Just to make things clear - I'm advocating nothing; just sharing my approach. What works for me may not work for someone else (hell, it may still not work for me!)
I did seriously think about t-cheques for SE asia, but I decided against for a number of reasons:-
1) Fees - you get better exchange rates than cash yes, but we're talking about fees to obtain the cheques in the first place, and then fees to cash them as well. Does the better exchange rate make up for the fees? not unless your denominations are very high.
2) My bank - I pay no fees to my bank on atm withdrawals worldwide. My main atm card is visa debit - I can get counter cash advances, again no fee from my bank. My bank gives me a better exchange rate than t-cheques. My bank also pays me good interest - this would add to the cost of my converting even moderate sums into t-cheques.
3) I'm not sure that I agree that t-cheques are an 'entirely different' way of getting cash - you go to a bank or exchange office, you hand over a piece of paper or a card with your id, you get money. Please correct me if I'm wrong, but my impression has been that using t-cheques for direct payment in SE Asia is a non-starter - you still need to find a bank.
4) Yes, there's always the risk of a power cut or something like that, which is why you need that backup cash stash; but a power cut is unlikely to last days, and if you're somewhere really remote no-one will want your t-cheques anyway.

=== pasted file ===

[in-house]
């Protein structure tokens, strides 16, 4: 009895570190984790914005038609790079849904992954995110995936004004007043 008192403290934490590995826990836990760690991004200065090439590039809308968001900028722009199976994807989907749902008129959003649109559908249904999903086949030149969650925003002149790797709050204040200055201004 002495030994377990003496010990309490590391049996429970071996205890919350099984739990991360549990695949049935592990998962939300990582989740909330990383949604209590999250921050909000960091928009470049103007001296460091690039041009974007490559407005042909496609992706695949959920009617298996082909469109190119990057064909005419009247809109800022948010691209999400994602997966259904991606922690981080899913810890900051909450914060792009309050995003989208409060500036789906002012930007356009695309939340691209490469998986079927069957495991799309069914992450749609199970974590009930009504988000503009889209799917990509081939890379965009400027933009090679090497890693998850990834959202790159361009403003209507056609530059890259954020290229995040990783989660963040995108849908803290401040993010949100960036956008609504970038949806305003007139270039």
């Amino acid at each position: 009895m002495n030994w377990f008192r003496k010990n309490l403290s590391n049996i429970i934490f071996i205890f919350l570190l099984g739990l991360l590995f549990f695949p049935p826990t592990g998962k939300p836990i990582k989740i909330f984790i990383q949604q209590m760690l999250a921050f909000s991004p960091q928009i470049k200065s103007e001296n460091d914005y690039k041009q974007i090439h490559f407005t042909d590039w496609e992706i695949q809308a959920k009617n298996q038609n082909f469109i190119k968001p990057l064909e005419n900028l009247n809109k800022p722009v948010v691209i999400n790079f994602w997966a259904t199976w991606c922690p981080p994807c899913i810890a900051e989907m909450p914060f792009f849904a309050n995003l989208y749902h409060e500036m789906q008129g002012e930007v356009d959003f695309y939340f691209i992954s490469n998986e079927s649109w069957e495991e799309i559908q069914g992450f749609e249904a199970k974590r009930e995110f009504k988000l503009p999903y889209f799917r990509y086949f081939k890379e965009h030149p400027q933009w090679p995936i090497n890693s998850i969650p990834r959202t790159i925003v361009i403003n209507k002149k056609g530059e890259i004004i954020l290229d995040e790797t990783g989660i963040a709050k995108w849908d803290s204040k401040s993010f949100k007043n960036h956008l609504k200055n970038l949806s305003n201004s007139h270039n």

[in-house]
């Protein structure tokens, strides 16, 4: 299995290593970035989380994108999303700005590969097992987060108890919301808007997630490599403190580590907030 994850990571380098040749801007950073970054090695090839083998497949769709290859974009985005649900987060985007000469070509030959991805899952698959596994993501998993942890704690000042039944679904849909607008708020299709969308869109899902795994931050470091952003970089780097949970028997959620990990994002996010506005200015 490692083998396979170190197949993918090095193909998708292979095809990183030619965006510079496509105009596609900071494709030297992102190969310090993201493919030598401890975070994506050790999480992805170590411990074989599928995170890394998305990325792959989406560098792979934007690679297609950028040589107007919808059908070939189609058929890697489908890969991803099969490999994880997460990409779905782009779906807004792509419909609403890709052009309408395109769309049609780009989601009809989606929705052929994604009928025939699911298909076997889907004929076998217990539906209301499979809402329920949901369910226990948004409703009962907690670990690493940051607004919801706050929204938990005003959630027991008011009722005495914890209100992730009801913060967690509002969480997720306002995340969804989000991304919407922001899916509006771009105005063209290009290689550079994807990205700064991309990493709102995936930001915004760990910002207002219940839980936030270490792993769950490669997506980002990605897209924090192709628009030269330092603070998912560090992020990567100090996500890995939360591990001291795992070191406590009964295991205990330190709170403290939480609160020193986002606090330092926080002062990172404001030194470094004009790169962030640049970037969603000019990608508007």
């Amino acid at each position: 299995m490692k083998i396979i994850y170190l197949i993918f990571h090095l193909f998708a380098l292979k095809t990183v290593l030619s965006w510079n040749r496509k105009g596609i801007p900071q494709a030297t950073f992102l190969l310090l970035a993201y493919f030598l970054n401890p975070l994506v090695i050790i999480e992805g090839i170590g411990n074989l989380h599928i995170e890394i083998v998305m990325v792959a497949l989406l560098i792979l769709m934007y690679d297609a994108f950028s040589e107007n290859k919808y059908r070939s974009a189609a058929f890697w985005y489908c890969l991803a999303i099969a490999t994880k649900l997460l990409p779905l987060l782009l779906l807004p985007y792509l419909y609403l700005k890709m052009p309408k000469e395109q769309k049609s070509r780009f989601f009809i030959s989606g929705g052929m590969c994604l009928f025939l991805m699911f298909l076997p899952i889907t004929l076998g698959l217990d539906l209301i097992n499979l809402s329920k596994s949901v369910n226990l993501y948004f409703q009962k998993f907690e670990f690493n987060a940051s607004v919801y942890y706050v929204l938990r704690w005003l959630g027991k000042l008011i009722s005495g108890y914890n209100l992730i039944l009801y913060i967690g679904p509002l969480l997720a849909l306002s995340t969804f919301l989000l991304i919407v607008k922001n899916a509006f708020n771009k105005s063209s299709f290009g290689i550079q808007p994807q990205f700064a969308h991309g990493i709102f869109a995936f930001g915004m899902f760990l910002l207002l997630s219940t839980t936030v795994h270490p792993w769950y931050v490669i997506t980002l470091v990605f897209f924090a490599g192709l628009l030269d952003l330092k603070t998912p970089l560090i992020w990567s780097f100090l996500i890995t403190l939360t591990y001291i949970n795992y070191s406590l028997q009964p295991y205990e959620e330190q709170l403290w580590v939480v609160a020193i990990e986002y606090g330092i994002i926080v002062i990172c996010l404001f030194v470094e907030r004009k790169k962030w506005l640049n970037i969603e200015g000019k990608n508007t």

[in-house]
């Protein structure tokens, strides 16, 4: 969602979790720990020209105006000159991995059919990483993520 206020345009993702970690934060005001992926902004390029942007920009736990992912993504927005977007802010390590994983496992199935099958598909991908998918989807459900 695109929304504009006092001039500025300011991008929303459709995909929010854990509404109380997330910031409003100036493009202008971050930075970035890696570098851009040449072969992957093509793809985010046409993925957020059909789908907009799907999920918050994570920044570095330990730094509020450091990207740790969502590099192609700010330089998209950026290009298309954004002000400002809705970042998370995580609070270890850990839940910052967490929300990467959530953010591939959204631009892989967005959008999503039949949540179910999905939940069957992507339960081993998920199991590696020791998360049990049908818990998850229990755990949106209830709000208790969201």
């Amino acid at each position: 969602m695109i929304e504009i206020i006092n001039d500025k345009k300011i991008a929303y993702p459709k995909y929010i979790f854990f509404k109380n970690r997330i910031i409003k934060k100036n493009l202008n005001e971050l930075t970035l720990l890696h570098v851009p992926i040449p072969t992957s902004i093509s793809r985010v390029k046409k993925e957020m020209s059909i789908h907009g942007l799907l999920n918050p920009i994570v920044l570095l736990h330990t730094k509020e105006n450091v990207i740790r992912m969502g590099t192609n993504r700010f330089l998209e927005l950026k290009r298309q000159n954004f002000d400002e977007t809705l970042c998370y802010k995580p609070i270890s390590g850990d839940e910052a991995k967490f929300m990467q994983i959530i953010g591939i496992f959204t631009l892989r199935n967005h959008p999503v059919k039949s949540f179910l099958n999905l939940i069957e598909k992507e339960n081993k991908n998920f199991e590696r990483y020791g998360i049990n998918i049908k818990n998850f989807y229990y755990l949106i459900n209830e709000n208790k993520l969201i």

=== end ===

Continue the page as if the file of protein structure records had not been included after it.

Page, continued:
Like I say, this is not intended as advice for anyone - make your own mind up - I'm just sharing the reasons why I personally decided not to get travellers cheques, just to show that I did consider it carefully.
#15 pauljaymes has been a member since 10/7/2006. Posts: 75
i guess i'm lucky in that my bank doesn't charge me anything for traveller's checks, so no additional cost there. plus, the bank in laos where we cashed a few TCs (BCEL in Luang Prabang), did not charge a fee, so, again, no additional cost.
like you, i use ATMs as my primary source of funds, because, as you so carefully point out, it offers the best value in addition to the most convenience.
i do, however, seriously recommend than any traveller carry at least a few travellers checks, something as little as $100 worth, with them in case of emergency. you are correct that there is often additional expense associated with using them, but i look at that potential additional small cost as a form of travel insurance. i think the extra one or two dollars it might cost to carry and cash a $100 travellers check is absolutely worth the additional protection it affords.